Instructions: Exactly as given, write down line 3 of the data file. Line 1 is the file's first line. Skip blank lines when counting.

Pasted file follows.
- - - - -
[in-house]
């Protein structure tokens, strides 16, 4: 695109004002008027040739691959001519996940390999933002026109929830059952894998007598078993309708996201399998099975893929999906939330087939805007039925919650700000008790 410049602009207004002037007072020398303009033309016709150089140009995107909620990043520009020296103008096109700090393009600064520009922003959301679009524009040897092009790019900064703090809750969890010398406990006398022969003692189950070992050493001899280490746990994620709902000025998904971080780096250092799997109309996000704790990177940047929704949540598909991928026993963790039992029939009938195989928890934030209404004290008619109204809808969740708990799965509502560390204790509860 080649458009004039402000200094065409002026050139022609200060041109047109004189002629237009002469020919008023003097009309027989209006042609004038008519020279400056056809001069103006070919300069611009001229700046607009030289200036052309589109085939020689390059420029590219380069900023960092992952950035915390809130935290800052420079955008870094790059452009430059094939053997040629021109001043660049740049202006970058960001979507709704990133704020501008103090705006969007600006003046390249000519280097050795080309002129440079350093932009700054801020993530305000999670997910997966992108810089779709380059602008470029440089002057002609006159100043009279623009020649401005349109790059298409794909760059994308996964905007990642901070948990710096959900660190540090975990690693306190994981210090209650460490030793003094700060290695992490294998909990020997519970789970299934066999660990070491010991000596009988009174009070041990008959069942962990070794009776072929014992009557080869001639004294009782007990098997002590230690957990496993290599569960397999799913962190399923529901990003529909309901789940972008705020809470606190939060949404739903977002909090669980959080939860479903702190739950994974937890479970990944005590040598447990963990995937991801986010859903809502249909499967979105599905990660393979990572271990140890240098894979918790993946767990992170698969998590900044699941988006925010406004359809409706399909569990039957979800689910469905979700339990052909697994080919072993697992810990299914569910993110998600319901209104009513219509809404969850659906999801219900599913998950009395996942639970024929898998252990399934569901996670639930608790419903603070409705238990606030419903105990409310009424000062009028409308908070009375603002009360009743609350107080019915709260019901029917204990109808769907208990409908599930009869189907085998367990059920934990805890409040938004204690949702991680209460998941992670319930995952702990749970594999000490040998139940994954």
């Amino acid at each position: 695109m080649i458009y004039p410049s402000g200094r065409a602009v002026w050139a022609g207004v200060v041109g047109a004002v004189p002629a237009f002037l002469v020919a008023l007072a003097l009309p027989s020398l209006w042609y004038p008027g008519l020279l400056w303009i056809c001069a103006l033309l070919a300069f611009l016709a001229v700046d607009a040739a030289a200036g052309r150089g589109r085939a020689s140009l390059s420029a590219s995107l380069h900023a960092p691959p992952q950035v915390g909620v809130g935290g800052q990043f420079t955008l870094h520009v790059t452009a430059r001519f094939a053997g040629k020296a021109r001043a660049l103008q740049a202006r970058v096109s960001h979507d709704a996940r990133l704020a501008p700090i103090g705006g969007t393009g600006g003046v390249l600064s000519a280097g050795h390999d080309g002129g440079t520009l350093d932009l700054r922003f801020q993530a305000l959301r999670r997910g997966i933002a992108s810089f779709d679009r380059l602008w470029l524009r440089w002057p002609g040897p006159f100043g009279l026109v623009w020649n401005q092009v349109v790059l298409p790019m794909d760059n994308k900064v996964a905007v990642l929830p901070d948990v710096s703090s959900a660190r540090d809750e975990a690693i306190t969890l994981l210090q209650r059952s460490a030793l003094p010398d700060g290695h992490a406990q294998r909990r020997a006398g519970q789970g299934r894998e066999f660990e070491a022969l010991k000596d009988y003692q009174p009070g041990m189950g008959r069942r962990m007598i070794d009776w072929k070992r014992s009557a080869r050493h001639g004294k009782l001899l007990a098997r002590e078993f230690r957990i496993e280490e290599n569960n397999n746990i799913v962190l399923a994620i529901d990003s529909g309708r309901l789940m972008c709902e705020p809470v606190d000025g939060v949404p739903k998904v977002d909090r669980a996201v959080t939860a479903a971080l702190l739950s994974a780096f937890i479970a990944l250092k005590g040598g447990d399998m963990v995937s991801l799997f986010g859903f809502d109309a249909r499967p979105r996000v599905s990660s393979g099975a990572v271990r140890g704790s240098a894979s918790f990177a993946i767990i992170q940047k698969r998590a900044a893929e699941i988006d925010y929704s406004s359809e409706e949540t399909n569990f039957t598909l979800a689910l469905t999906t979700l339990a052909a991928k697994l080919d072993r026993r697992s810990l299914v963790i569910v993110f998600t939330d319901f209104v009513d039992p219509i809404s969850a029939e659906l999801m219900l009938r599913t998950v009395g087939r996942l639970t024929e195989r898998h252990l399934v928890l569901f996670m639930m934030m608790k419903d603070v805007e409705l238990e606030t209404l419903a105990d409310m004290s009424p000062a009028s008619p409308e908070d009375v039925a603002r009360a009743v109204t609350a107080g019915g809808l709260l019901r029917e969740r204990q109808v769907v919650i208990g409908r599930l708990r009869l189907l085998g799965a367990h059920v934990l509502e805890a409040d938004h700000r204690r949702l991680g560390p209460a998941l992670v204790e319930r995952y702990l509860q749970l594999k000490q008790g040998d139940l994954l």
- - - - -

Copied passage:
């Amino acid at each position: 695109m080649i458009y004039p410049s402000g200094r065409a602009v002026w050139a022609g207004v200060v041109g047109a004002v004189p002629a237009f002037l002469v020919a008023l007072a003097l009309p027989s020398l209006w042609y004038p008027g008519l020279l400056w303009i056809c001069a103006l033309l070919a300069f611009l016709a001229v700046d607009a040739a030289a200036g052309r150089g589109r085939a020689s140009l390059s420029a590219s995107l380069h900023a960092p691959p992952q950035v915390g909620v809130g935290g800052q990043f420079t955008l870094h520009v790059t452009a430059r001519f094939a053997g040629k020296a021109r001043a660049l103008q740049a202006r970058v096109s960001h979507d709704a996940r990133l704020a501008p700090i103090g705006g969007t393009g600006g003046v390249l600064s000519a280097g050795h390999d080309g002129g440079t520009l350093d932009l700054r922003f801020q993530a305000l959301r999670r997910g997966i933002a992108s810089f779709d679009r380059l602008w470029l524009r440089w002057p002609g040897p006159f100043g009279l026109v623009w020649n401005q092009v349109v790059l298409p790019m794909d760059n994308k900064v996964a905007v990642l929830p901070d948990v710096s703090s959900a660190r540090d809750e975990a690693i306190t969890l994981l210090q209650r059952s460490a030793l003094p010398d700060g290695h992490a406990q294998r909990r020997a006398g519970q789970g299934r894998e066999f660990e070491a022969l010991k000596d009988y003692q009174p009070g041990m189950g008959r069942r962990m007598i070794d009776w072929k070992r014992s009557a080869r050493h001639g004294k009782l001899l007990a098997r002590e078993f230690r957990i496993e280490e290599n569960n397999n746990i799913v962190l399923a994620i529901d990003s529909g309708r309901l789940m972008c709902e705020p809470v606190d000025g939060v949404p739903k998904v977002d909090r669980a996201v959080t939860a479903a971080l702190l739950s994974a780096f937890i479970a990944l250092k005590g040598g447990d399998m963990v995937s991801l799997f986010g859903f809502d109309a249909r499967p979105r996000v599905s990660s393979g099975a990572v271990r140890g704790s240098a894979s918790f990177a993946i767990i992170q940047k698969r998590a900044a893929e699941i988006d925010y929704s406004s359809e409706e949540t399909n569990f039957t598909l979800a689910l469905t999906t979700l339990a052909a991928k697994l080919d072993r026993r697992s810990l299914v963790i569910v993110f998600t939330d319901f209104v009513d039992p219509i809404s969850a029939e659906l999801m219900l009938r599913t998950v009395g087939r996942l639970t024929e195989r898998h252990l399934v928890l569901f996670m639930m934030m608790k419903d603070v805007e409705l238990e606030t209404l419903a105990d409310m004290s009424p000062a009028s008619p409308e908070d009375v039925a603002r009360a009743v109204t609350a107080g019915g809808l709260l019901r029917e969740r204990q109808v769907v919650i208990g409908r599930l708990r009869l189907l085998g799965a367990h059920v934990l509502e805890a409040d938004h700000r204690r949702l991680g560390p209460a998941l992670v204790e319930r995952y702990l509860q749970l594999k000490q008790g040998d139940l994954l």